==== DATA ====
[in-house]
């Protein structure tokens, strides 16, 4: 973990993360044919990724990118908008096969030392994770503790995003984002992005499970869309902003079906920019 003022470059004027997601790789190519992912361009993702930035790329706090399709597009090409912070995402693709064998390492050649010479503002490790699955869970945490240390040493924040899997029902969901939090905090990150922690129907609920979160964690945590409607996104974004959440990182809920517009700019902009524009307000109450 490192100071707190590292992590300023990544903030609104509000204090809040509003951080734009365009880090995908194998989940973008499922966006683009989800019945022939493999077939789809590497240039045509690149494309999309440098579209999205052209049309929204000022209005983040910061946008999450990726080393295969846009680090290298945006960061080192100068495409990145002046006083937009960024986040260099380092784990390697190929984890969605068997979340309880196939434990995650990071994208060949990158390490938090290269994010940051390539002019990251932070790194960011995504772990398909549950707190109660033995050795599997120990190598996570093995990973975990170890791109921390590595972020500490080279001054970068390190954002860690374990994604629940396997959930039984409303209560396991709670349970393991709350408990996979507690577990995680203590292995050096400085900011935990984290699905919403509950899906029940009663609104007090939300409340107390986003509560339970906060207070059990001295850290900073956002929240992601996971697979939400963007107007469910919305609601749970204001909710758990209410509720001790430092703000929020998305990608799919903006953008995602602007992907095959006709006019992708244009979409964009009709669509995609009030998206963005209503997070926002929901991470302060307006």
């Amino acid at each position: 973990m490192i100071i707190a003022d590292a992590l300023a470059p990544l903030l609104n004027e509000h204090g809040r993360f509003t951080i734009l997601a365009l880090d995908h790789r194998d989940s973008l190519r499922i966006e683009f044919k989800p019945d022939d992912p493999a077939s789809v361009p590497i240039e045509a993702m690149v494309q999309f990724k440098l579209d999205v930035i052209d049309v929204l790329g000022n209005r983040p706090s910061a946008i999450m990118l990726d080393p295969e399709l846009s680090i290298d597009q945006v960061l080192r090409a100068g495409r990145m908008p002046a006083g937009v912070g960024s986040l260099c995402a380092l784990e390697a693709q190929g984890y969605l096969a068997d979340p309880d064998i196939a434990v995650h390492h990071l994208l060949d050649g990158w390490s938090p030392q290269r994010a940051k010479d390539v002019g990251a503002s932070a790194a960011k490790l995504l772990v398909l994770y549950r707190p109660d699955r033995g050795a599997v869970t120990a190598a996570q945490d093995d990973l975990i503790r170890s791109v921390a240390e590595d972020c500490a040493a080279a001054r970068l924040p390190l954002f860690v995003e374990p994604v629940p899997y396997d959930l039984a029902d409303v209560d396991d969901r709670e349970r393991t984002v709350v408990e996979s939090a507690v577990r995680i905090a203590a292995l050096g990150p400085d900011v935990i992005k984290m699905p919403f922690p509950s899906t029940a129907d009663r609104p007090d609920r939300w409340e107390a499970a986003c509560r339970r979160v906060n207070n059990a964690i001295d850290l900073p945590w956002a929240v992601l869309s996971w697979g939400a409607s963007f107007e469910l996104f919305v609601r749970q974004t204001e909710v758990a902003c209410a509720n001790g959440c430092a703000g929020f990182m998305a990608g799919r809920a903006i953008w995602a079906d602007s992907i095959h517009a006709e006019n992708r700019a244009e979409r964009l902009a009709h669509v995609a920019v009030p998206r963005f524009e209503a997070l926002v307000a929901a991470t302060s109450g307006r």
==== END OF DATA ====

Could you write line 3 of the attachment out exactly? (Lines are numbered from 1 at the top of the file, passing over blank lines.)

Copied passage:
């Amino acid at each position: 973990m490192i100071i707190a003022d590292a992590l300023a470059p990544l903030l609104n004027e509000h204090g809040r993360f509003t951080i734009l997601a365009l880090d995908h790789r194998d989940s973008l190519r499922i966006e683009f044919k989800p019945d022939d992912p493999a077939s789809v361009p590497i240039e045509a993702m690149v494309q999309f990724k440098l579209d999205v930035i052209d049309v929204l790329g000022n209005r983040p706090s910061a946008i999450m990118l990726d080393p295969e399709l846009s680090i290298d597009q945006v960061l080192r090409a100068g495409r990145m908008p002046a006083g937009v912070g960024s986040l260099c995402a380092l784990e390697a693709q190929g984890y969605l096969a068997d979340p309880d064998i196939a434990v995650h390492h990071l994208l060949d050649g990158w390490s938090p030392q290269r994010a940051k010479d390539v002019g990251a503002s932070a790194a960011k490790l995504l772990v398909l994770y549950r707190p109660d699955r033995g050795a599997v869970t120990a190598a996570q945490d093995d990973l975990i503790r170890s791109v921390a240390e590595d972020c500490a040493a080279a001054r970068l924040p390190l954002f860690v995003e374990p994604v629940p899997y396997d959930l039984a029902d409303v209560d396991d969901r709670e349970r393991t984002v709350v408990e996979s939090a507690v577990r995680i905090a203590a292995l050096g990150p400085d900011v935990i992005k984290m699905p919403f922690p509950s899906t029940a129907d009663r609104p007090d609920r939300w409340e107390a499970a986003c509560r339970r979160v906060n207070n059990a964690i001295d850290l900073p945590w956002a929240v992601l869309s996971w697979g939400a409607s963007f107007e469910l996104f919305v609601r749970q974004t204001e909710v758990a902003c209410a509720n001790g959440c430092a703000g929020f990182m998305a990608g799919r809920a903006i953008w995602a079906d602007s992907i095959h517009a006709e006019n992708r700019a244009e979409r964009l902009a009709h669509v995609a920019v009030p998206r963005f524009e209503a997070l926002v307000a929901a991470t302060s109450g307006r």